It was great. We received so many great suggestions from players during the beta and after the project went live. After the servers were shut down, a group of players took it upon themselves to reverse engineer the systems and build their own servers so they could keep playing. That's some serious dedication, and I know everyone on the team I spoke to about it was in awe of their effort.

What is one of your favorite behind-the-scenes stories about E&B?

The game was in development for a while, and there were so many great stories. I remember at some point we were having problems making the ships feel really cool and unique. The new Star Wars movies were just coming out, and someone mentioned how the ships had really good silhouettes, which we needed so players could recognize the ship types, no matter what the lighting situation. One of the EA execs working with us said he knew Doug Chiang, the art director who designed the ships for Star Wars, and he offered to introduce us. We met Doug, he was interested, and he worked with us to redesign all of the player faction ships.

What did you personally enjoy about the game?

I really liked the themes we came up with for the factions. I still crack up at all the crazy stuff the team came up with for Tada-O and the Bogerils.

What would've prevented E&B from cancelation? Did EA hobble it from the start, or was the shutdown purely a numbers problem?

EA was really supportive of the project. When Westwood was closed, they moved a sizable portion of the development team to San Francisco to continue development.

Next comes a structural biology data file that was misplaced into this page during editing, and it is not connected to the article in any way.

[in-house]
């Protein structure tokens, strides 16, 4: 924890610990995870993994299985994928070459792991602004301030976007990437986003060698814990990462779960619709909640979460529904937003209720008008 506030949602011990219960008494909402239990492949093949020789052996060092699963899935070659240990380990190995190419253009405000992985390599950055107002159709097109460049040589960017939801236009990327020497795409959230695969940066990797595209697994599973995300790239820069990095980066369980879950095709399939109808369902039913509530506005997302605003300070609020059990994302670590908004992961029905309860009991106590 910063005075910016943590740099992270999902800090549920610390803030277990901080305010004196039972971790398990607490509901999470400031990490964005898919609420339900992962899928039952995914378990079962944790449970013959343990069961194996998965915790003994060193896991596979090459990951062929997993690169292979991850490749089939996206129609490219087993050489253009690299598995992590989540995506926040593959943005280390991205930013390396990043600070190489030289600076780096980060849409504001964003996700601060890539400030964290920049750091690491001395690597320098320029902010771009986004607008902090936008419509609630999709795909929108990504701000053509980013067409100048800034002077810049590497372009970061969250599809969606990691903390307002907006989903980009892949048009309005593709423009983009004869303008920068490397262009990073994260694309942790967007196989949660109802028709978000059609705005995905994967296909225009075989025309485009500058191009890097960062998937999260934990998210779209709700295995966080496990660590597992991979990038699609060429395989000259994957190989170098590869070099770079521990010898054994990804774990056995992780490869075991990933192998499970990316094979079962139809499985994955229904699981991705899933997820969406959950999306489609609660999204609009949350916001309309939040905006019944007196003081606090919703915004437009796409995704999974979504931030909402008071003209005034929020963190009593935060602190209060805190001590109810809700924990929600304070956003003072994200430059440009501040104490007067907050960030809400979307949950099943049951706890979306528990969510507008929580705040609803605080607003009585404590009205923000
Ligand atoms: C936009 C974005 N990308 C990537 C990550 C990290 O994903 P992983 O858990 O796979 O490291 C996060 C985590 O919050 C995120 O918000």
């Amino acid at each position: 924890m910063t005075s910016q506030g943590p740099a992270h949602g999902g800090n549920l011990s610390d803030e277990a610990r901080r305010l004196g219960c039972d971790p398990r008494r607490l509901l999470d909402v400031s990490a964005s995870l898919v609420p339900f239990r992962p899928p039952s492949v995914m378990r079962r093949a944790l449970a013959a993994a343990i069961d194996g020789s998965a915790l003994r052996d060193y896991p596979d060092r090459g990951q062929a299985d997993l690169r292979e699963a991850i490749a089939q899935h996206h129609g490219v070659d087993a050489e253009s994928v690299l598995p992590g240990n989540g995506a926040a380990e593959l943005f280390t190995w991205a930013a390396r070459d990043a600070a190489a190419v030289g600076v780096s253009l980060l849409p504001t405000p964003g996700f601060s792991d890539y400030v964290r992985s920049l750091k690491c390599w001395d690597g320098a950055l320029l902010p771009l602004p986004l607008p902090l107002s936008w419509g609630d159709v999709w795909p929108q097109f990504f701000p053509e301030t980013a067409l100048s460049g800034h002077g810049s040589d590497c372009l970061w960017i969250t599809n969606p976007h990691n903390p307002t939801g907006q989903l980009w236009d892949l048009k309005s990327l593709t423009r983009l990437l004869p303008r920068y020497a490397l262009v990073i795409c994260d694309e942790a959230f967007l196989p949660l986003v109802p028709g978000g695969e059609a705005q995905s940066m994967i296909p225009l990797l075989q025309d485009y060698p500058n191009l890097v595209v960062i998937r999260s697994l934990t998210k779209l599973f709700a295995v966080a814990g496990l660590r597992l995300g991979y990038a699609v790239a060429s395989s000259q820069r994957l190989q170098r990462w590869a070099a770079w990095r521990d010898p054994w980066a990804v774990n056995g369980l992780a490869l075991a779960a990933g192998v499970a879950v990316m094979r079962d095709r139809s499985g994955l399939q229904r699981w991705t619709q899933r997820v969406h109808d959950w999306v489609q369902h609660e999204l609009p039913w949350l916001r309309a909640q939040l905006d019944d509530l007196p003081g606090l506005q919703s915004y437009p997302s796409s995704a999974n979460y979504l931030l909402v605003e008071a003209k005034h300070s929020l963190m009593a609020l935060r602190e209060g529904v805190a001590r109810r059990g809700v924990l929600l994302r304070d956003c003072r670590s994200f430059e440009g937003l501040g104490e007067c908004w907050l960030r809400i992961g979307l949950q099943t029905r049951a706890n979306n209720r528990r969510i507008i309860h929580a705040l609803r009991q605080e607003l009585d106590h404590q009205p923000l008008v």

In the end, it all came down to the numbers. MMOs are expensive to maintain, and the number of subscribers the game had just didn't make it profitable enough. EA could have let the game continue with a skeleton team and eked out a small profit, but there weren't enough subscribers to retain enough developers to add new content and features. No new content would have made for a slow death, so I'm actually glad they chose to shut it down.

How do you feel about fansites keeping the game alive with emulators?

I think it's amazing and it's a testament to how great the Westwood and E&B fans are.

What would you say is Earth & Beyond's greatest legacy to the MMO genre?

I think there's two things that E&B did more than anything else to advance the MMO genre. The first thing was our new-user experience with the tutorial and gradual progression of difficulty. I didn't see any other MMO spend time on this until World of Warcraft came out. The second thing was E&B's focus on entertaining the user and providing multiple different ways to play the game. If you'd rather play by exploring the world, we gave you experience for that. Same thing for trade/crafting or combat. Until E&B, the only way to advance in an MMO was to kill monsters.

What company are you with these days? Working on anything exciting?

Brett Sperry and I started a new company called Jet Set Games, and we have a few ex-Westwood folks on board who worked on Command & Conquer and Earth & Beyond. We have released a strategy game for mobile devices called Highborn; built a spy based game called Conspiracy for Playstation Home, which is sort of like a lightweight MMO; and are working on some new really cool stuff we're not ready to talk about just yet.

Thanks for sharing with us!

When not clawing his eyes out at the atrocious state of general chat channels, Justin "Syp" Olivetti pulls out his history textbook for a lecture or two on the good ol' days of MMOs in The Game Archaeologist. You can contact him via email at justin@massively.com or through his gaming blog, Bio Break.
This article was originally published on Massively.